The general pattern is that people do prefer it if they can speak directly (over the phone) with a human being who speaks their native language very fluently and are able to spend as much time as it takes with them on the phone. Most people seem to believe that it is important to be able to speak to someone instead of dealing with the issue in an “impersonal” manner.

Sounds obvious. And it probably is obvious to many executives, when they talk about customer service. So email support, outsourcing, offshoring, time limits on customer service, and low wages given to customer service representatives are all perceived by customers as cost-cutting measures.

But there’s something else.

We need the “chunky spaghetti sauce” of customer service. Yes, this is also very obvious. But it seems that some people draw awkward conclusions from it. It’s not really about niche marketing. It’s not exactly about customer choice or even freedom. It’s about diversity.

As an anthropologist, I cherish human diversity. Think of the need for biological diversity on the level of species but through the cultural, linguistic, and biological dimensions of one subspecies (Homo sapiens sapiens).
Yes, we’re all the same. Yes, we’re all different. But looking at human diversity for a while, you begin to notice patterns. Some of these patterns can be described as “profiles.” Other patterns are more subtle, harder to describe. But really not that difficult to understand.

The relationships between age and technology use, for instance. The common idea is that the younger you are, the more likely you are to be “into technology.” “It’s a generation thing, you know. Kids these days, they’re into HyPods and MikeSpaces, and Nit’n’do-wee. I’m too old to know anything about these things.”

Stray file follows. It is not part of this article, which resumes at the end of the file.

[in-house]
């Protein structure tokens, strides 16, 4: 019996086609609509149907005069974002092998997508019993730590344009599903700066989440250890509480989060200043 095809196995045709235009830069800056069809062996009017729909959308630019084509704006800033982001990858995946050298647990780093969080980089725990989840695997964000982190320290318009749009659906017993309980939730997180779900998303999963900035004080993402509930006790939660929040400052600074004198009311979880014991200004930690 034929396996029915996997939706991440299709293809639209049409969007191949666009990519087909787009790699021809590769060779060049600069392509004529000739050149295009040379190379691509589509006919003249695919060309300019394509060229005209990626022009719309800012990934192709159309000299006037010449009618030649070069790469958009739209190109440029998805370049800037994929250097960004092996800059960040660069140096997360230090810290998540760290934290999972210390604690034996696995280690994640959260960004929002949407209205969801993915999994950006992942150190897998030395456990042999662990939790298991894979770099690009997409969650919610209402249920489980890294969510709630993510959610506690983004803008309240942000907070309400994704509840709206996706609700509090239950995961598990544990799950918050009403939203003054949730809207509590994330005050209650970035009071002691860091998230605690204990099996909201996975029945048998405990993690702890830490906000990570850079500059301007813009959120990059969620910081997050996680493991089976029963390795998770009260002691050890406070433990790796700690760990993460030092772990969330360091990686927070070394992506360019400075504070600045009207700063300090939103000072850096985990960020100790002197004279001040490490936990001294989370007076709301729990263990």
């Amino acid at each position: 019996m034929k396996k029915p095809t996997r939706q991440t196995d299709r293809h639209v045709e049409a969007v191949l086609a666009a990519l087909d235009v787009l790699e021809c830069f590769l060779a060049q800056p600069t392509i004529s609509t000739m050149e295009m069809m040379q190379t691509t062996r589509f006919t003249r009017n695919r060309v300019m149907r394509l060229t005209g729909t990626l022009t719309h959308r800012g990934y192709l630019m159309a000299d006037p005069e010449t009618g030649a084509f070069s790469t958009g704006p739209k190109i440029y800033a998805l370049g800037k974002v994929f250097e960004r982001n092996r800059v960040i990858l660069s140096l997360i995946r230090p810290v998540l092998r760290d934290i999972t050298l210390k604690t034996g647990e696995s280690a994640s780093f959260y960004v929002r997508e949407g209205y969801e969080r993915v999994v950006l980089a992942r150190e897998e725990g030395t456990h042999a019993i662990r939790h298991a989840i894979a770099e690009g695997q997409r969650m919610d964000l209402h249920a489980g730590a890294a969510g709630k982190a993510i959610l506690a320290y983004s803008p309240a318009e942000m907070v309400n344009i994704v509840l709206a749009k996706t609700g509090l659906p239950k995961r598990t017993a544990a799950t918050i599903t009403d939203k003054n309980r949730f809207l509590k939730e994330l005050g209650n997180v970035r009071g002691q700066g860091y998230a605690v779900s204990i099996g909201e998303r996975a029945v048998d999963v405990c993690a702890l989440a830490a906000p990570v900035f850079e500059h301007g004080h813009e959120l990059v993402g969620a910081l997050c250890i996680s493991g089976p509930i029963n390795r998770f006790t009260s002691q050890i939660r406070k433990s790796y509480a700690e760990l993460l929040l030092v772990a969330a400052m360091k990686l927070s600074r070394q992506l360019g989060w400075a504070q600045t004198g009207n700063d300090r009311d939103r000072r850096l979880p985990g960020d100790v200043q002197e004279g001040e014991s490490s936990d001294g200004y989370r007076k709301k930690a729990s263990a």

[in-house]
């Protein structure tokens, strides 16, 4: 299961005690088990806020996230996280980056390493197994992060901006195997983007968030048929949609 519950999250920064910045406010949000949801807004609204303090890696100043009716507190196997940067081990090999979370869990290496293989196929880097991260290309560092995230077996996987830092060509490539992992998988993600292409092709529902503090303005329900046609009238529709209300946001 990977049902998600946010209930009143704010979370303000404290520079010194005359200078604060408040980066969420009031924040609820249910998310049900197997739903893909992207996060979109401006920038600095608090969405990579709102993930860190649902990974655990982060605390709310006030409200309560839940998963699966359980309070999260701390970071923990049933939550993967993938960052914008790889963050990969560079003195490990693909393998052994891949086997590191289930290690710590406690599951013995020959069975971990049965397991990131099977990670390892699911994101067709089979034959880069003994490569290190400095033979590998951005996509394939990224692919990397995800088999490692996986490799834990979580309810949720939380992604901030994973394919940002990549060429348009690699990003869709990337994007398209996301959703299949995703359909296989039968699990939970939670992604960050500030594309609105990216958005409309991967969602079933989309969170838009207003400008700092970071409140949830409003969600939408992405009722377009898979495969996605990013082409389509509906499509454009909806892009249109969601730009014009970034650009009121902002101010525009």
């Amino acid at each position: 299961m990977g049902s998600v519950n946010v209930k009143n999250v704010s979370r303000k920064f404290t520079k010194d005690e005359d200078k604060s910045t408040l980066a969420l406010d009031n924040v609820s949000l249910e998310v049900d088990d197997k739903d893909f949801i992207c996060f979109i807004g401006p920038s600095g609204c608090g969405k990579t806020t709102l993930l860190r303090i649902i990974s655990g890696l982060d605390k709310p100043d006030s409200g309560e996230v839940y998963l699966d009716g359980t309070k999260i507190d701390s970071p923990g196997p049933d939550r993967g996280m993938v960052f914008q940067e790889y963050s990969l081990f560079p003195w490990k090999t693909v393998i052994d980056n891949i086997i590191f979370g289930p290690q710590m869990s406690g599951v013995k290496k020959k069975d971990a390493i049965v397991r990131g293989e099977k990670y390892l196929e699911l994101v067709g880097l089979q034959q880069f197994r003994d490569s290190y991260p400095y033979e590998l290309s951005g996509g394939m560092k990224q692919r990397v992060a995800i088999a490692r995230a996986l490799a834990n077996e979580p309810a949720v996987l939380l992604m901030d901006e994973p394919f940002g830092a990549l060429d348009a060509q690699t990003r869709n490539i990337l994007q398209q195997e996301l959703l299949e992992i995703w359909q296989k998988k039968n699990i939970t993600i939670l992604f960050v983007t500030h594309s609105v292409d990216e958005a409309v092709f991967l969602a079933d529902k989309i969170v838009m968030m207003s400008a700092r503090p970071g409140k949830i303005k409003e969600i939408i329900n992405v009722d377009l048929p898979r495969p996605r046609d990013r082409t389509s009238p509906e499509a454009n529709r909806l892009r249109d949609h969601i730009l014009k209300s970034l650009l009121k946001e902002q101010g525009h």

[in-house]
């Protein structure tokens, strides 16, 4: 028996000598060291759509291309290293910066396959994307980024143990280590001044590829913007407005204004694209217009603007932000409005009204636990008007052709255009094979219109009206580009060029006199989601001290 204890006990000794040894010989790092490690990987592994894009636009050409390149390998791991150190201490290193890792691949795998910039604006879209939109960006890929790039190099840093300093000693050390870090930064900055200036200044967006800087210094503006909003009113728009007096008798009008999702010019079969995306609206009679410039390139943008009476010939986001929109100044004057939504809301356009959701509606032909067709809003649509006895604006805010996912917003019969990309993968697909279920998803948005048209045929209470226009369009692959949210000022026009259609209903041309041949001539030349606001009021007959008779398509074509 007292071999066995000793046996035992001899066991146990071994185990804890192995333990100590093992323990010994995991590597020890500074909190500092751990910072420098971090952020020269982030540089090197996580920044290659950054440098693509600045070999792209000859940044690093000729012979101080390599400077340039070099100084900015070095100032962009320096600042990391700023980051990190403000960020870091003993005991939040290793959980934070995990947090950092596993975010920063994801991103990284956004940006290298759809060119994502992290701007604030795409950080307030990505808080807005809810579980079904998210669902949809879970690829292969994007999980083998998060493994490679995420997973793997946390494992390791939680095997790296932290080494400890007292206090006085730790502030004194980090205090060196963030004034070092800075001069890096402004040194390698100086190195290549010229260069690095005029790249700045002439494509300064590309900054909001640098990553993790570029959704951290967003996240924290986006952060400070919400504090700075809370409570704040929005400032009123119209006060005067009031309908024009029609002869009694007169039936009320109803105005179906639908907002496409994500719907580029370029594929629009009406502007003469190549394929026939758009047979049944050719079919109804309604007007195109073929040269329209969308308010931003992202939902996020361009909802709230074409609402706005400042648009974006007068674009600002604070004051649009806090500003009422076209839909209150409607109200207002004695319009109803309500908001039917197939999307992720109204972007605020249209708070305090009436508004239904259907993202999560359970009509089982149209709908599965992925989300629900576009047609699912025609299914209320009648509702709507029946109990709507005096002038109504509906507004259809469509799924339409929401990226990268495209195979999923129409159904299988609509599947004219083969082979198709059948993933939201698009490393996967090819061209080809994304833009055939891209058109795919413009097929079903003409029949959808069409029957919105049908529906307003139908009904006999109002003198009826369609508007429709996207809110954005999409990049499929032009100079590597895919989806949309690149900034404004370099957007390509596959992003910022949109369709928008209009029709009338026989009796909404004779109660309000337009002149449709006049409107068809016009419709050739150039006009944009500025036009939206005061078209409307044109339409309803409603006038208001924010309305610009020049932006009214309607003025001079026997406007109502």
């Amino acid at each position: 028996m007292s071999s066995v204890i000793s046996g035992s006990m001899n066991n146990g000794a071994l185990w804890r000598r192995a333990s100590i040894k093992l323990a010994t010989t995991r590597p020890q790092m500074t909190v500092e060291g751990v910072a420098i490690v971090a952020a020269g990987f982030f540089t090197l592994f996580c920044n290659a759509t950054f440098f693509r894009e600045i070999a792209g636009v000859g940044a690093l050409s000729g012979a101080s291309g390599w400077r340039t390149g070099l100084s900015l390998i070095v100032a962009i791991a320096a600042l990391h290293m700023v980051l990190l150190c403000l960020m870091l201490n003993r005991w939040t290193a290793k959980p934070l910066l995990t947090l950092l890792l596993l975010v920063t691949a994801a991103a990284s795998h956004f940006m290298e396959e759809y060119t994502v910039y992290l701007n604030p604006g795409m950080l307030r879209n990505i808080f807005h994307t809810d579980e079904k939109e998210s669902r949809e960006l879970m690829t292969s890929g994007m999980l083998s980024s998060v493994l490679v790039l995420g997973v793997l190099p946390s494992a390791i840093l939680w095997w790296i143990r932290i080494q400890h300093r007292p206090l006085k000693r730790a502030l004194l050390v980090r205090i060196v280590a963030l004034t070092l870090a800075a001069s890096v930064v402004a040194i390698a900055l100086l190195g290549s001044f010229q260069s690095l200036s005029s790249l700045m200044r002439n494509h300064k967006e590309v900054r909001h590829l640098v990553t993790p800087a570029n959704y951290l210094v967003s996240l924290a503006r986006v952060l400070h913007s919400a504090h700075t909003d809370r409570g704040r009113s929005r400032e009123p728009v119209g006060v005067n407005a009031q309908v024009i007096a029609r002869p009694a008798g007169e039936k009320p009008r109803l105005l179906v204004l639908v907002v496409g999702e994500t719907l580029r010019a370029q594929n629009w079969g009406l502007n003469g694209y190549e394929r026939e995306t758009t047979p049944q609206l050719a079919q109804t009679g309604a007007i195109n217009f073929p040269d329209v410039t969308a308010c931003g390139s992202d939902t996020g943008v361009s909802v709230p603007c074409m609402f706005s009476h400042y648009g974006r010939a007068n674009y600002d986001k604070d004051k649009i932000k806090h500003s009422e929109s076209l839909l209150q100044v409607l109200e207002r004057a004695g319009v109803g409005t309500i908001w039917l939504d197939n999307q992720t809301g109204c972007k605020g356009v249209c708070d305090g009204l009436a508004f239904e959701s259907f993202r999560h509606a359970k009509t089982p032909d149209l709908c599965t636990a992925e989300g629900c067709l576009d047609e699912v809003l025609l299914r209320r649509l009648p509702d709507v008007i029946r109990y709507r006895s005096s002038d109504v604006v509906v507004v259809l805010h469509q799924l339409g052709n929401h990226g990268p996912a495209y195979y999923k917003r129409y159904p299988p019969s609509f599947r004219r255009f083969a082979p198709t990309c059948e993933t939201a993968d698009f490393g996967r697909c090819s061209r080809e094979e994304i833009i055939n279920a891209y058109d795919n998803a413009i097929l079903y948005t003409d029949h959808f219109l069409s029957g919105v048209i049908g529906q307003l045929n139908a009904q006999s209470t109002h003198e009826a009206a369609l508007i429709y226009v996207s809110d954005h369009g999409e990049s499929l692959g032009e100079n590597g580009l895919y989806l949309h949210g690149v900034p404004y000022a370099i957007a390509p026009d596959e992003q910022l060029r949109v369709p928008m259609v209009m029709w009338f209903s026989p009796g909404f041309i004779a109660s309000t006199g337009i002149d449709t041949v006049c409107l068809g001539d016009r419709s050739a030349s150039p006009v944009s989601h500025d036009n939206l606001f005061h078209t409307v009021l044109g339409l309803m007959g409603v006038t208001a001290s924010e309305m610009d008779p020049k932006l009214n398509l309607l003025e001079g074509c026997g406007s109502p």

Yeah, right.

All the while, some children are struggling with different pieces of technology forced unto them and some retirees are sending each other elaborate PowerPoint files to younger people who are too busy to look at them.

To go back to customer service on the phone. Some people are quite vocal about their preference for interactions with “real human beings” who speak their native language and are able to understand them. Other people would actually prefer it if they could just fire off a message somewhere and not have to spend any time on the phone. On several occasions having to do with customer service, I do prefer email exchanges over phone interactions. But I realize that I’m probably in the minority.

Many people in fact deal with different situations in different ways.

One paragraph I personally find quite surprising in the News.com piece is about the decision to not only strengthen the phone-based support but to, in effect, abolish email support:

Netflix’s decision to eliminate the e-mail feature was made after a great deal of research, Osier said. He looked at two other companies with reputations for superb phone-based customer service, Southwest Airlines and American Express, and saw that customers preferred human interaction over e-mail messages.